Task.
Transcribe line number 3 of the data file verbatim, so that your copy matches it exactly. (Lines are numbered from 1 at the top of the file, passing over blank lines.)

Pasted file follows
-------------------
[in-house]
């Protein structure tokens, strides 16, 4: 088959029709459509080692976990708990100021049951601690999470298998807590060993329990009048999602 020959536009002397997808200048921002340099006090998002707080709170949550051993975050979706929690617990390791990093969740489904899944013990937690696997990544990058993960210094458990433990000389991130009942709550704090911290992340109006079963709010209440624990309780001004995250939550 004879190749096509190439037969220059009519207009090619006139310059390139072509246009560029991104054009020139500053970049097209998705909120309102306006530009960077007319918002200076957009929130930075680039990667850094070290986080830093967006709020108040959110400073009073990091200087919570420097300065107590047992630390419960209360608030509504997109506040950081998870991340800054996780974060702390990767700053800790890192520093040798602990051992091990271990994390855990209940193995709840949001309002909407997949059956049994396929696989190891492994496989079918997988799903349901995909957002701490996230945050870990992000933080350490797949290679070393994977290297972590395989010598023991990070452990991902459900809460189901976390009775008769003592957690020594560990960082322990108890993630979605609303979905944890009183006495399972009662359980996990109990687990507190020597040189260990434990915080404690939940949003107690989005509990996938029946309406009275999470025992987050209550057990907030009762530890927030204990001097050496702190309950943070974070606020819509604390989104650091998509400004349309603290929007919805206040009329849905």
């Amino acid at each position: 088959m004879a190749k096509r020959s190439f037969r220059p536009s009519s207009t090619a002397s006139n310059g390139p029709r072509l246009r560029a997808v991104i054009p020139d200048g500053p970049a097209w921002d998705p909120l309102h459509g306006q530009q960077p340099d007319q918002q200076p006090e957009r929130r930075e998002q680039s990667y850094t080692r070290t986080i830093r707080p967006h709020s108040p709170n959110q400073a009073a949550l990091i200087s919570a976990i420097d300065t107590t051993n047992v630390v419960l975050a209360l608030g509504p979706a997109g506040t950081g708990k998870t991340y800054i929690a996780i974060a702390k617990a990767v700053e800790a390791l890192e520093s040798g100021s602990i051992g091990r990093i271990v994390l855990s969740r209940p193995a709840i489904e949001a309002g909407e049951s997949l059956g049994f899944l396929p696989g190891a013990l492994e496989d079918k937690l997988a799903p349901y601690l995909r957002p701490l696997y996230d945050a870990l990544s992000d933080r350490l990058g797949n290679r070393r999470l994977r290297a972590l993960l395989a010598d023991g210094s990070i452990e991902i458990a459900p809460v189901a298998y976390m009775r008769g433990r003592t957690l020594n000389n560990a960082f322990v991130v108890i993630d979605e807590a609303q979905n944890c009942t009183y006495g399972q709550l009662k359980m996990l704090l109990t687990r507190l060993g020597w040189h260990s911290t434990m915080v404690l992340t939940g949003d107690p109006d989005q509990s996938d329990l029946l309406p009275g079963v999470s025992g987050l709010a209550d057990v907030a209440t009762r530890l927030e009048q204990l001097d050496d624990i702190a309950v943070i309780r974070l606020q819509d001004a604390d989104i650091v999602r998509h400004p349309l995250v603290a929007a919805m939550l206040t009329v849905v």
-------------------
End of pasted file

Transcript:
């Amino acid at each position: 088959m004879a190749k096509r020959s190439f037969r220059p536009s009519s207009t090619a002397s006139n310059g390139p029709r072509l246009r560029a997808v991104i054009p020139d200048g500053p970049a097209w921002d998705p909120l309102h459509g306006q530009q960077p340099d007319q918002q200076p006090e957009r929130r930075e998002q680039s990667y850094t080692r070290t986080i830093r707080p967006h709020s108040p709170n959110q400073a009073a949550l990091i200087s919570a976990i420097d300065t107590t051993n047992v630390v419960l975050a209360l608030g509504p979706a997109g506040t950081g708990k998870t991340y800054i929690a996780i974060a702390k617990a990767v700053e800790a390791l890192e520093s040798g100021s602990i051992g091990r990093i271990v994390l855990s969740r209940p193995a709840i489904e949001a309002g909407e049951s997949l059956g049994f899944l396929p696989g190891a013990l492994e496989d079918k937690l997988a799903p349901y601690l995909r957002p701490l696997y996230d945050a870990l990544s992000d933080r350490l990058g797949n290679r070393r999470l994977r290297a972590l993960l395989a010598d023991g210094s990070i452990e991902i458990a459900p809460v189901a298998y976390m009775r008769g433990r003592t957690l020594n000389n560990a960082f322990v991130v108890i993630d979605e807590a609303q979905n944890c009942t009183y006495g399972q709550l009662k359980m996990l704090l109990t687990r507190l060993g020597w040189h260990s911290t434990m915080v404690l992340t939940g949003d107690p109006d989005q509990s996938d329990l029946l309406p009275g079963v999470s025992g987050l709010a209550d057990v907030a209440t009762r530890l927030e009048q204990l001097d050496d624990i702190a309950v943070i309780r974070l606020q819509d001004a604390d989104i650091v999602r998509h400004p349309l995250v603290a929007a919805m939550l206040t009329v849905v």